NATO commanders say rapid-response force should be ready by October
Stars and Stripes June 19, 2003
CASTEAU, Belgium — The process of restructuring NATO along with new and ongoing operational commitments have alliance members hustling from one end of the theater to the next.
With NATO forces assuming in August the lead role in the U.N.-mandated International Security Assistance Force in Afghanistan, the tempo isn’t expected to ease up anytime soon.
“This is like a basketball game,” U.S. Marine Gen. James L. Jones said Wednesday. “We are racing up and down the court.”
The supreme allied commander met with reporters after a two-day commanders conference at SHAPE headquarters in Belgium.
Commanders discussed an array of issues, from the pending deployment to Afghanistan to the ongoing effort to reorganize the alliance.
In addition, commanders addressed other matters, such as the fledgling NATO Response Force; the European Security and Defense Identity, an initiative that looks at the relationship between nations on both sides of the Atlantic and the current and future roles of European countries in security; and alliance support for Polish troops deploying to Iraq as part of an international peacekeeping force.
The 5,000-strong rapid response force should be ready by October, leaders said Wednesday.
“It’s important for people to see what it looks like,” Jones told a news conference. “We will stand it up and use it as an example.”
The force, which will integrate elite air, land and sea units from several nations under a common command, is at the heart of NATO’s efforts to develop a rapid, flexible response to terrorism and other threats and to project power well beyond its North Atlantic heartland.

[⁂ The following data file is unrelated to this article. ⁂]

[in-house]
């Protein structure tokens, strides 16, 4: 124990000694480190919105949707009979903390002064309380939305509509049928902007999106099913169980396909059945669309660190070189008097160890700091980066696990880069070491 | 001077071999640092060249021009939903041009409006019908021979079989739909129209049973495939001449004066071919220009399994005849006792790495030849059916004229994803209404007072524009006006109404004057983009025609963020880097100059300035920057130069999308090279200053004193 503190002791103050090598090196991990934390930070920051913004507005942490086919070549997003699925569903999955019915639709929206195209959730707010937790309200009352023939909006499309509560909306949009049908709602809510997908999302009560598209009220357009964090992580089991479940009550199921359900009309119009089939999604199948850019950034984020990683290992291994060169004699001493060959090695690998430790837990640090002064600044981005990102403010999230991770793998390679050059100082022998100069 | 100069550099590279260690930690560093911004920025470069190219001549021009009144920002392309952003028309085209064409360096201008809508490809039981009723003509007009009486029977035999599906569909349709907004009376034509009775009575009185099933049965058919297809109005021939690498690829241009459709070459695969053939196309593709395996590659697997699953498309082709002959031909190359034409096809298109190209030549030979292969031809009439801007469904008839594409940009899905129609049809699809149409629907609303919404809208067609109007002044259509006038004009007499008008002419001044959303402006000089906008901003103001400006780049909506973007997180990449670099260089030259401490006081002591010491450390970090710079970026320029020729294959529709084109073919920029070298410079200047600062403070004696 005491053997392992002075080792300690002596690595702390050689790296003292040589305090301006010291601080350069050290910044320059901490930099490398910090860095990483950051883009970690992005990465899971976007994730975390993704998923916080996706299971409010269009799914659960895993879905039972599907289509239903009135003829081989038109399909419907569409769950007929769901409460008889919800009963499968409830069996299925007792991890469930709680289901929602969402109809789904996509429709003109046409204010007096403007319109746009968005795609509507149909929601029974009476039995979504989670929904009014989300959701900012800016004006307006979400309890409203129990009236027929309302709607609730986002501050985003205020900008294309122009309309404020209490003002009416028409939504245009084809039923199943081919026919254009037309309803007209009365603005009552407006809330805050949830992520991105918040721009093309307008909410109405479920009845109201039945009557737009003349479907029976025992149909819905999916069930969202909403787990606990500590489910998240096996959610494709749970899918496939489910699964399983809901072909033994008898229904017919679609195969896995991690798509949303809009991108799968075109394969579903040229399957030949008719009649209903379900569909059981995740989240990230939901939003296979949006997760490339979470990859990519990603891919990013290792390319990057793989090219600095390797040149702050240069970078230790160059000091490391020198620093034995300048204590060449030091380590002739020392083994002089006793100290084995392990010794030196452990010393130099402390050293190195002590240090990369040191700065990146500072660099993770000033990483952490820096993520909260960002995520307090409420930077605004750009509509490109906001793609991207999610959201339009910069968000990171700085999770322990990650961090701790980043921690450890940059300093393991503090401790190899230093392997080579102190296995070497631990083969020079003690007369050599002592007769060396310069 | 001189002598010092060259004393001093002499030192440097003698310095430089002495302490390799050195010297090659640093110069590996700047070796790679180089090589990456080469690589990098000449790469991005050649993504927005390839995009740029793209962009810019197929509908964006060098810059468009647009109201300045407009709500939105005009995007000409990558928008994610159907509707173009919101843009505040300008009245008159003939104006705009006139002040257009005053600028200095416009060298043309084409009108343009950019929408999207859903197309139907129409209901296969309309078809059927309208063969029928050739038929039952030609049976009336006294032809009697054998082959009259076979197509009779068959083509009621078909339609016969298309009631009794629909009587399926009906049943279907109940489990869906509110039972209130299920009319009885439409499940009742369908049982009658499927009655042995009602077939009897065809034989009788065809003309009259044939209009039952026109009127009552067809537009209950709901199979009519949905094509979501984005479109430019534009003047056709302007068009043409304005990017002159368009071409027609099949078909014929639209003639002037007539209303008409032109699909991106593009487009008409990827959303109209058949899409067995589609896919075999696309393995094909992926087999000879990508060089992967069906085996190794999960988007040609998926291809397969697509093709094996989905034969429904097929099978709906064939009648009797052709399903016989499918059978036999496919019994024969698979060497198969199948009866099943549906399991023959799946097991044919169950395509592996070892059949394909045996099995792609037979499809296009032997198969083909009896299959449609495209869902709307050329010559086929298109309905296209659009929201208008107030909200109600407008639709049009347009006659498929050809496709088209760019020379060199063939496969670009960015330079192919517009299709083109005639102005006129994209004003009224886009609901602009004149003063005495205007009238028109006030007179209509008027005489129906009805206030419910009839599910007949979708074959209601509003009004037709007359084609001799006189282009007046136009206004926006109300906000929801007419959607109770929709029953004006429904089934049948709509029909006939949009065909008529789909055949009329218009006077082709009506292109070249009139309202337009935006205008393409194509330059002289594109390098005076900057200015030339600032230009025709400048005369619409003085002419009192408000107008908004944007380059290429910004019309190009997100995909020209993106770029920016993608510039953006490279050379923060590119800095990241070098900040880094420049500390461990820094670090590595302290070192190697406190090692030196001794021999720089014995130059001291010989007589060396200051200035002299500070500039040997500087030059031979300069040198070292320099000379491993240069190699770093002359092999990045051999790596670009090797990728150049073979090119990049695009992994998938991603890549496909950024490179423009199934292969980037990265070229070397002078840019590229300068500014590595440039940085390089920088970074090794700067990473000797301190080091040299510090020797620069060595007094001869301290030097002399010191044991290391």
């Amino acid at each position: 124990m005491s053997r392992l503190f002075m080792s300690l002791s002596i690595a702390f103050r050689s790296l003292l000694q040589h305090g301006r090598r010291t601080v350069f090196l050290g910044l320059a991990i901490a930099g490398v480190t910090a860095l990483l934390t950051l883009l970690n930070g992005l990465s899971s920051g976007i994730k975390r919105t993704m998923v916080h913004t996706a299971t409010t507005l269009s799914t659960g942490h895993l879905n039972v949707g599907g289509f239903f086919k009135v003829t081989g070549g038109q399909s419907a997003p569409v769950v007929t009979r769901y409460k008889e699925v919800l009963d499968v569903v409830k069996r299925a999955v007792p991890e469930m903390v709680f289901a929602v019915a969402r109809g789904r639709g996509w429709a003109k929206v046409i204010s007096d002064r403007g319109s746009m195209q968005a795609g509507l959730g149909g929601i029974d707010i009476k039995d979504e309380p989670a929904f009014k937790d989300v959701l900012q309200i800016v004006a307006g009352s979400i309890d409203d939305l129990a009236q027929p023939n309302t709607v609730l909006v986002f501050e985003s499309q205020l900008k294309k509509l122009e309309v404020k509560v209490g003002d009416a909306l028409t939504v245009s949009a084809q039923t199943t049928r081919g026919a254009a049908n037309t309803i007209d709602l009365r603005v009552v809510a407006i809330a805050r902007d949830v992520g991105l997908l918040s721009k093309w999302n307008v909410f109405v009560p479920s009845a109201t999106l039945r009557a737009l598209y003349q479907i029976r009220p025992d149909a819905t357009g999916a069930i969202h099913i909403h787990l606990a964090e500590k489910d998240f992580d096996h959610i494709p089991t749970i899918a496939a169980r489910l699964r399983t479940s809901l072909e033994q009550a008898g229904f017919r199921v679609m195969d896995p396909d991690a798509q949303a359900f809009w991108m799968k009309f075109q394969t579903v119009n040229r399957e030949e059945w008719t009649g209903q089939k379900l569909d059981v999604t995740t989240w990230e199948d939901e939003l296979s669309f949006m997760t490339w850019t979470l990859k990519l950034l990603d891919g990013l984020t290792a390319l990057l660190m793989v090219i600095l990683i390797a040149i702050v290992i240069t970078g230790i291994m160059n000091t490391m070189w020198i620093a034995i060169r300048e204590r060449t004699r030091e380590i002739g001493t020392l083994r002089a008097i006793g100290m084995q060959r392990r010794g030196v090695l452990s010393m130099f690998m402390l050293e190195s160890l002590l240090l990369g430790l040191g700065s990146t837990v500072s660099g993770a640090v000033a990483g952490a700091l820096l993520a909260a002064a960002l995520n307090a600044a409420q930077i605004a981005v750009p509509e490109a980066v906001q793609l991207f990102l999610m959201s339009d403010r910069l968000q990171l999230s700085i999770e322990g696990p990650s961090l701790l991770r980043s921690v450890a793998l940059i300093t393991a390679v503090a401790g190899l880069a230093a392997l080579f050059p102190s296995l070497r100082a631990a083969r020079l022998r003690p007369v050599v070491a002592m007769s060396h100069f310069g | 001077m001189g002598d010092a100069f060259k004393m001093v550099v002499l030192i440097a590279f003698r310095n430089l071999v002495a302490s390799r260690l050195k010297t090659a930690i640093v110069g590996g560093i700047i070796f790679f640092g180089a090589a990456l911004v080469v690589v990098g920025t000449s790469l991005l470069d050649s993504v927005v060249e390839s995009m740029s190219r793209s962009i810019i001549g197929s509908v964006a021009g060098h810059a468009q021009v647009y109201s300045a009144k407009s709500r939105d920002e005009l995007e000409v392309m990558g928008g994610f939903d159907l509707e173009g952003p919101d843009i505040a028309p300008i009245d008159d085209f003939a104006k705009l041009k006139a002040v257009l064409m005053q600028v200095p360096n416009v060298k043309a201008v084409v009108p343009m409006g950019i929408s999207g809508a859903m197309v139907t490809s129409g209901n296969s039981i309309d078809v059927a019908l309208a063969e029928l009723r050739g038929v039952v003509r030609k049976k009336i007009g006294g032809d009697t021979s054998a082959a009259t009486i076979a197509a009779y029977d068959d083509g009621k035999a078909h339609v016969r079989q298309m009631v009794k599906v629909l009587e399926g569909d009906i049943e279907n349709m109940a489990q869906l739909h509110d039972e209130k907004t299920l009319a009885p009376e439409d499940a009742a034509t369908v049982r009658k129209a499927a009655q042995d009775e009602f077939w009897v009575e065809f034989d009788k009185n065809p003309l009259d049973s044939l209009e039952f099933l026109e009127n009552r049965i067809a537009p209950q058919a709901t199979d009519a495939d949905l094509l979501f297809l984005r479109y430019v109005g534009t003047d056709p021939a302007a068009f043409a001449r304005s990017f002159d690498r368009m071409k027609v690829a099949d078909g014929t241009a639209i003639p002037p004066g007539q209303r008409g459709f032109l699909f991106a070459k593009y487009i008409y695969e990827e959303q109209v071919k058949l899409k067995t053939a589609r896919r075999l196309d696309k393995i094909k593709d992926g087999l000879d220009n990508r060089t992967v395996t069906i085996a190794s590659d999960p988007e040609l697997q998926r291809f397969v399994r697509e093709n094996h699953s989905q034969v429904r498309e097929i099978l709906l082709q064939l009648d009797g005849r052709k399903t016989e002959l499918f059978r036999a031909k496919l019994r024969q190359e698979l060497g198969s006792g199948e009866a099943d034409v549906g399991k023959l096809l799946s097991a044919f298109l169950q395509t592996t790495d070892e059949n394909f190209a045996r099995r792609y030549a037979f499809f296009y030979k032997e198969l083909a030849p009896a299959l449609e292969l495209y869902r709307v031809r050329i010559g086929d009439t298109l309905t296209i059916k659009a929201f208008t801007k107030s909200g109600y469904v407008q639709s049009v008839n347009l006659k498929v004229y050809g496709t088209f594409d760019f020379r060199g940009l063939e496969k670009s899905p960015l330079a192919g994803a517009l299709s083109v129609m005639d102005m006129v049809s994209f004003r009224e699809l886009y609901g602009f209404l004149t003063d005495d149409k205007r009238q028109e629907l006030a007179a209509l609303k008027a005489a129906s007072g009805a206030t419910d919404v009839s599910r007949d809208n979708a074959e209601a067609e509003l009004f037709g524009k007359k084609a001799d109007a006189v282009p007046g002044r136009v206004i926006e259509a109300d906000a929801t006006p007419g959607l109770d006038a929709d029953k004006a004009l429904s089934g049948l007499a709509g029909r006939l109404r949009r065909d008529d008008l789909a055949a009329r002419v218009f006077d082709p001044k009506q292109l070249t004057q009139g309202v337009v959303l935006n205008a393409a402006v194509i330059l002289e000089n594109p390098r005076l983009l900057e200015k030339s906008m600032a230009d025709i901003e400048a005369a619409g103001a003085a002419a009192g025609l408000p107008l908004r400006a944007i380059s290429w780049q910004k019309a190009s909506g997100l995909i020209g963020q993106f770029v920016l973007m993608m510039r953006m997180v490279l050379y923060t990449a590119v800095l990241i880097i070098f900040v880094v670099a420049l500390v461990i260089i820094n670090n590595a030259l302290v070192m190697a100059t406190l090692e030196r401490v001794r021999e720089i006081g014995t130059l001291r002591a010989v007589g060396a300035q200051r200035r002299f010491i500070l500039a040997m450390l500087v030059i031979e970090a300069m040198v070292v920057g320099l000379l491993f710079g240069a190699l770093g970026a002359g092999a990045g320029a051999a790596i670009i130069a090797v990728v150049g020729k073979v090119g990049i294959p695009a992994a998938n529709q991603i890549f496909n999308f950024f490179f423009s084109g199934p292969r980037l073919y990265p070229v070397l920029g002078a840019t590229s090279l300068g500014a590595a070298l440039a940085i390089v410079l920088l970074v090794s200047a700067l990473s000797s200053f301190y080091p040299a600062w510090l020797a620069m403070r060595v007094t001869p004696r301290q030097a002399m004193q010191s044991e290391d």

First proposed by the United States last year, the force will be expanded in the future and could develop into a pool of tens of thousands of troops the alliance could call upon at short notice.
Jones, a strong supporter of NATO taking a more expeditionary approach to dealing with global security threats, said the force should be able to tackle a range of missions “from peacekeeping to crisis intervention.”
With respect to Iraq, Jones said there is no current plan or effort under way to have the alliance assume a leading role. The assistance and support being provided to Polish forces are simply about the alliance helping out one of its brethren.
While Iraq is on the minds of many, the purpose of the conference was to bring commanders together to discuss issues such as NATO restructuring, an effort designed to enhance coordination, management and responsibilities. The reorganization should be completed later this year.
“The transformation of NATO has to take place in a number of areas,” Jones told reporters.
That means changes are in store for those in the field as well.
Like the U.S. military, NATO wants its forces to be leaner and highly mobile, melding the assets of air, land and sea forces.
Reshaping NATO won’t happen overnight, Jones and other commanders indicated, but change is necessary as the alliance’s workload increases amid a changing world facing new challenges and opportunities.
Speaking at NATO’s military headquarters in southern Belgium, Jones sidestepped questions over a U.S. warning that the alliance may have to pull its headquarters out Belgium if the government does not change war-crimes laws that have targeted senior American civilian and military officials.
“This is a bilateral issue between the United States and Belgium,” he said. “It would not be appropriate for me to get involved.”
Jones said he did not feel threatened by the law.
NATO also decided Wednesday that representatives from the seven nations due to join the alliance next year will now routinely attend policy setting meetings. Romania, Bulgaria, Slovakia, Lithuania, Slovenia, Latvia and Estonia will have observer status on the North Atlantic Council until they become full members in May 2004.
The Associated Press contributed to this report.